If we can see our level of journalism from that point of view, I think in the future we will have journalism of more worth. But if we can also see journalism as a need of our society, then I think the level of this profession may become higher or at least stay the same.

In Russia and in every country, there is government which this country needs. And every country has journalists, which I can also say this country needs, but I am not sure that our country needs the same level of journalism that we have now, or as we had two years ago.

Samir Husni: What about the impact of digital? Has the advancement of digital impacted the printed newspaper at all?

Pavel Filenkov Pavel Filenkov: We have to move in the direction of digital media. We do not see a model way, but the quantity of advertising money, which is in the digital field and the printed field, is approximately the same. But when we consider money in the digital field, 90% of this money belongs to context advertising. And only 10% belongs to real media advertising. And in print areas, the average is absolutely different, about 100% of the money is real advertising money, maybe a small percentage is context advertising money.

That’s why we can set only media advertising money, not context, so we can get from the Internet, from digital, only 10% of the market. So we cannot get from the digital area more than 10% of our income. But we are ready to go into this area.

For example, our auditorium in digital and our auditorium in print are approximately the same. Even on the internet we have more loyal readers. Only 10% of our money from the print area, do we get from the Internet.

We don’t have a model yet for how to get more money from that market. That’s why our development in the Internet area is very limited. We have finished the period of time when we invested in digital with all of our allotted money for that area. We finished that strategy because we aren’t getting a very high response from the investment.

So, at this moment, my strategy for Kommersant is to invest enough money to support our development level in the Internet; however we don’t consider the Internet our salvation.

Samir Husni: Have you noticed that with the printed newspapers, some people are saying the problem isn’t with ink on paper, it’s with what’s being put inside the paper: the content.

Pavel Filenkov: I agree to some extent with that statement, but here in Russia we have a much more important problem, which limits the future development of our newspapers. And it’s the problem of distribution, because at this time we have a lapse in both channels of distribution. Our subscription base is collapsing because we have only one partner in distribution, the Russian post office. And the price of delivering newspapers is growing from month to month and year to year. In fact, our distribution through the Russian post office is absolutely inefficient.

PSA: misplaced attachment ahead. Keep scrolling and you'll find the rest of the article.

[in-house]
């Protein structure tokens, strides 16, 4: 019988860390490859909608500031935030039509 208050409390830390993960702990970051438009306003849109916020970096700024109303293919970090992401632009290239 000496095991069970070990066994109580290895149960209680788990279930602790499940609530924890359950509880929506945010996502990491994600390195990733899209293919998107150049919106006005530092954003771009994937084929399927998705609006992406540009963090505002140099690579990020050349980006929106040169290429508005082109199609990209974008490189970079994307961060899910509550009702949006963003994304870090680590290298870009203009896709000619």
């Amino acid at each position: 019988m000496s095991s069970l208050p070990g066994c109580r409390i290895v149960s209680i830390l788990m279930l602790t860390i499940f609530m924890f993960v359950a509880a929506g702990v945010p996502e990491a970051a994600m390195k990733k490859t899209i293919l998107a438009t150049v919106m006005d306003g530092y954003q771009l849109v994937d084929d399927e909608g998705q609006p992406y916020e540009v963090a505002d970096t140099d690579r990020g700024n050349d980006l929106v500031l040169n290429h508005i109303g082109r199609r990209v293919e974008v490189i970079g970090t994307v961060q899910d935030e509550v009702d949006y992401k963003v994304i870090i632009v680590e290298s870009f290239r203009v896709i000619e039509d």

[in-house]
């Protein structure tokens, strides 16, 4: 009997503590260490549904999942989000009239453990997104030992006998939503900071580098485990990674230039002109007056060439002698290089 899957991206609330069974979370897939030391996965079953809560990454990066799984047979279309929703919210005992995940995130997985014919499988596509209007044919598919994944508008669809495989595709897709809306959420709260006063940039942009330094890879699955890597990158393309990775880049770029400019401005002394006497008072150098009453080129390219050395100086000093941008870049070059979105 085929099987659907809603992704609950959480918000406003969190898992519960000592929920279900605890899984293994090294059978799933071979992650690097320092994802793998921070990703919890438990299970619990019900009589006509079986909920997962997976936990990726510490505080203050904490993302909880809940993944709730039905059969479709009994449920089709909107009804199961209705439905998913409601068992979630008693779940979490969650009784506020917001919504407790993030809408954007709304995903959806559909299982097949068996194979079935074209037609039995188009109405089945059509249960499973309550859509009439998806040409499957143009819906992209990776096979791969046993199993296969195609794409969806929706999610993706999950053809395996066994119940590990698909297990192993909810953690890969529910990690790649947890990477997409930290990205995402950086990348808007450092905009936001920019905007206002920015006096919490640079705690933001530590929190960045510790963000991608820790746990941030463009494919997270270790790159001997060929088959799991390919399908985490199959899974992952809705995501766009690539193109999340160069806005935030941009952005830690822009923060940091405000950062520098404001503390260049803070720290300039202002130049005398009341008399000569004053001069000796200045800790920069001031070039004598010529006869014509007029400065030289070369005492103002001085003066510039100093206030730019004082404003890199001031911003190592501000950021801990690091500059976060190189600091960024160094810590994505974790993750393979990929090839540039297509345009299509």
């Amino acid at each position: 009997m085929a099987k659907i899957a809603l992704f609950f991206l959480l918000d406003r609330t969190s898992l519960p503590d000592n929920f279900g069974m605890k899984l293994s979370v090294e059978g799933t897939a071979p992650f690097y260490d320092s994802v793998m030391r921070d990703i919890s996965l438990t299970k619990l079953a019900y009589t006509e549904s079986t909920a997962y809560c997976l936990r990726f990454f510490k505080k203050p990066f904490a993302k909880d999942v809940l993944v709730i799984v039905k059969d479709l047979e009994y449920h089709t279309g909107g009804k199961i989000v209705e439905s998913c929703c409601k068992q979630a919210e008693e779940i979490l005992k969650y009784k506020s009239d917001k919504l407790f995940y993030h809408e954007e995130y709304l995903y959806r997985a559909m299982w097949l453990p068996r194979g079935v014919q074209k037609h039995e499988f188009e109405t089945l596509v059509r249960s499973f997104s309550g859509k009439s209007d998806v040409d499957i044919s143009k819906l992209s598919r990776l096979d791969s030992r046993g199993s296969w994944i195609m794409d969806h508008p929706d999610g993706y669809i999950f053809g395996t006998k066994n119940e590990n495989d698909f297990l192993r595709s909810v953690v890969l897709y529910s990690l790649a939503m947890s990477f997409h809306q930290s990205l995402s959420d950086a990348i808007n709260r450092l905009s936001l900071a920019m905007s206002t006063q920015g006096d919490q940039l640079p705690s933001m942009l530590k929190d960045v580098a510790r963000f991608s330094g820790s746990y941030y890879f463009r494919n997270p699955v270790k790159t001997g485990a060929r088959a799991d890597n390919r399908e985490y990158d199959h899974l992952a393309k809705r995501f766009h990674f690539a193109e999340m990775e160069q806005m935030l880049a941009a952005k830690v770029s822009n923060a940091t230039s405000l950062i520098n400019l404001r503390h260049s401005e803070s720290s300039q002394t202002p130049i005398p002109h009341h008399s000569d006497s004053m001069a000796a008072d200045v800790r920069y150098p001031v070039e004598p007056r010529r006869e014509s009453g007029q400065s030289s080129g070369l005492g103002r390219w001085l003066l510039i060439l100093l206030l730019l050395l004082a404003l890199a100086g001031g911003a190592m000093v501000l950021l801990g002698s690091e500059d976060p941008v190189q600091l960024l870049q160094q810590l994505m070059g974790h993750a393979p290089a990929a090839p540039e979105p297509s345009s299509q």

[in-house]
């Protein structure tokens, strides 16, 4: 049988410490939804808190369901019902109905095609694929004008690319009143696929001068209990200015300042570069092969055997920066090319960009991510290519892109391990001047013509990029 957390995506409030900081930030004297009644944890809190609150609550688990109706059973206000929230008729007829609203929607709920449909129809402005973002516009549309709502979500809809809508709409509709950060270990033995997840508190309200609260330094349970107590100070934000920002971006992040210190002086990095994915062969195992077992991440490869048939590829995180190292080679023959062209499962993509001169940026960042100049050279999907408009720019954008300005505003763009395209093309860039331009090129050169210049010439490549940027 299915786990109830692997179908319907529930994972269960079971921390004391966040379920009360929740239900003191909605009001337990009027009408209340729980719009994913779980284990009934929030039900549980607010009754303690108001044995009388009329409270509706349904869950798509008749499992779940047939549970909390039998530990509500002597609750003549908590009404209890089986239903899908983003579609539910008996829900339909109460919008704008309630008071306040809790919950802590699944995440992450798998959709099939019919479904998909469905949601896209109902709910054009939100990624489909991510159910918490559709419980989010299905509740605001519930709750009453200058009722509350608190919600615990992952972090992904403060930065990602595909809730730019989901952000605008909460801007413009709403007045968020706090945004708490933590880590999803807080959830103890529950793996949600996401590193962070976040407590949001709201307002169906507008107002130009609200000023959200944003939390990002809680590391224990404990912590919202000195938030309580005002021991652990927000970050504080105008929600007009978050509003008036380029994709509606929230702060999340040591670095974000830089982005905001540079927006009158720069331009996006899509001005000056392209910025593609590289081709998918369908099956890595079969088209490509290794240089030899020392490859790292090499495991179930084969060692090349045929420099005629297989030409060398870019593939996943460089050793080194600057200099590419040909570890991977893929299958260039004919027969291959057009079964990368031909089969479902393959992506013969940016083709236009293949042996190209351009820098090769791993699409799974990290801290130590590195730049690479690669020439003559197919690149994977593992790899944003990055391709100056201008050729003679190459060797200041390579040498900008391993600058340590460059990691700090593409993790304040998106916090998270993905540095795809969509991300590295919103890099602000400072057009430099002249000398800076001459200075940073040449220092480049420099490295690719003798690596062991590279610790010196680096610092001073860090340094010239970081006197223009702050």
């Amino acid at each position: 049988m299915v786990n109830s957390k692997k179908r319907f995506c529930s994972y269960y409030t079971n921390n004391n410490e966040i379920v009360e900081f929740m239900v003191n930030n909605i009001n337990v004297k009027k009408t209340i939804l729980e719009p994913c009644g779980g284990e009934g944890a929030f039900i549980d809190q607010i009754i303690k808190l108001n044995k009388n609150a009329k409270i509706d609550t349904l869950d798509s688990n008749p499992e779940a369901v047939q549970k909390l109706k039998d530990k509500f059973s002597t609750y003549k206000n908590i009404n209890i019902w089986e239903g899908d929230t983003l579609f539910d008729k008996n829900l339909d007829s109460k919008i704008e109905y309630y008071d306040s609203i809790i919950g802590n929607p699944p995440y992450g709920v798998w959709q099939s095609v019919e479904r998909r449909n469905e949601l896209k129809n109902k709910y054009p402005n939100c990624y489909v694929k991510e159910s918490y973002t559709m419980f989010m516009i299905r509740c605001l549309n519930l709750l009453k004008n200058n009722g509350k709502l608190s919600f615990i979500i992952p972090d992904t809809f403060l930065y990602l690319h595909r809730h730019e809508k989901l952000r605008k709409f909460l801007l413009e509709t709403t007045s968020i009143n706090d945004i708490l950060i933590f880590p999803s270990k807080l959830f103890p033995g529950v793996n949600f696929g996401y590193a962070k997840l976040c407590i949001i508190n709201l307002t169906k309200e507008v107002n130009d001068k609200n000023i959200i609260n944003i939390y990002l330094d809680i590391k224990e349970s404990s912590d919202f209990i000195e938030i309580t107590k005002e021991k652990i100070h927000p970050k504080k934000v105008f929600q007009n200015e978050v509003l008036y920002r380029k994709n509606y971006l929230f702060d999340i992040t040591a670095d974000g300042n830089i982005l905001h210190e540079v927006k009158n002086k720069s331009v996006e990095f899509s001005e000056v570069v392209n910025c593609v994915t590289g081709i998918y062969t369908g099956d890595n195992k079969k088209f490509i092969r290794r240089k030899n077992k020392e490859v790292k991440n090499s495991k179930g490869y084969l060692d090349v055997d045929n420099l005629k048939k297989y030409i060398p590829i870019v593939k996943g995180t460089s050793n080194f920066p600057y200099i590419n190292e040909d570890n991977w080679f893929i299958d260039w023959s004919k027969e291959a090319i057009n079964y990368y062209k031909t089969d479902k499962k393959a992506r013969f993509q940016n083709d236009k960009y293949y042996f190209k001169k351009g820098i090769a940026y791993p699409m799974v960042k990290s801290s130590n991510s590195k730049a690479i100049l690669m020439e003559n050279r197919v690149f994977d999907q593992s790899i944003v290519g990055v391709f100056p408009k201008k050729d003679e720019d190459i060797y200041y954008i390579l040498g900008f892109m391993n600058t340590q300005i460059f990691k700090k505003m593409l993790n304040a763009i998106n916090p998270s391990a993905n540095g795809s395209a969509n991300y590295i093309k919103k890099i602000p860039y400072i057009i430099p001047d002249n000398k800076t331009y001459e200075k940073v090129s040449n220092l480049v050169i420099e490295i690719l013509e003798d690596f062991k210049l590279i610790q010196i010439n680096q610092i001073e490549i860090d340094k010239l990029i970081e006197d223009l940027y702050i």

Samir Husni: It’s costing more than you’re bringing in.

Pavel Filenkov: Yes, exactly. And we have a very big problem with our retail, because the standard way of distribution is retailing by means of kiosks and outlets, and the quantity of these street kiosks is reducing from year to year. I don’t know why, but this is politic of our power, to reduce the number of street kiosks.

So, at this time we have more than a 50% return from our retail. Of course, this is an absolutely inefficient way of distribution. That’s why the problem of distribution is much more important for the survival of newspapers. It’s much more important than all our other problems, levels of journalism or technology or development; for us, all these problems are much less important than distribution.

Samir Husni: Very true. If you can’t get the paper into the hands of the readers…

Pavel Filenkov: Yes, but we are trying to use different ways of delivering and distributing newspapers. For example, for us a very important channel of distribution is on board distribution. The other problem is just printing our newspaper, but we still have enough of a printing press to print it.

We print our newspaper and it’s necessary to understand, the circulation of our newspaper isn’t big for Russia. We print about 100,000 to 120,000 copies and this is a low circulation because we are a business newspaper and our readership isn’t as big as other papers that print1 million to 2 million copies.

Our circulation is so low we have to print out the newspaper in 14 or 15 different places in order to deliver the paper on time to the different regions of the country.

Samir Husni: In the midst of all this gloom and doom that we face as journalists in the industry, where is the bright side? What do you see as the light as you move toward the future?

Pavel Filenkov: We hope that we will have the capability to get money from the digital outlets in publishing. That’s why we are trying to develop a digital print system from Adobe. We have our application in all electronic magazines and the Apple Store in Google Marketplace. Our application is produced for all platforms: tablets, PC’s IOS and Androids. And we believe that this will be another revenue stream for us in the future. So, that’s one channel.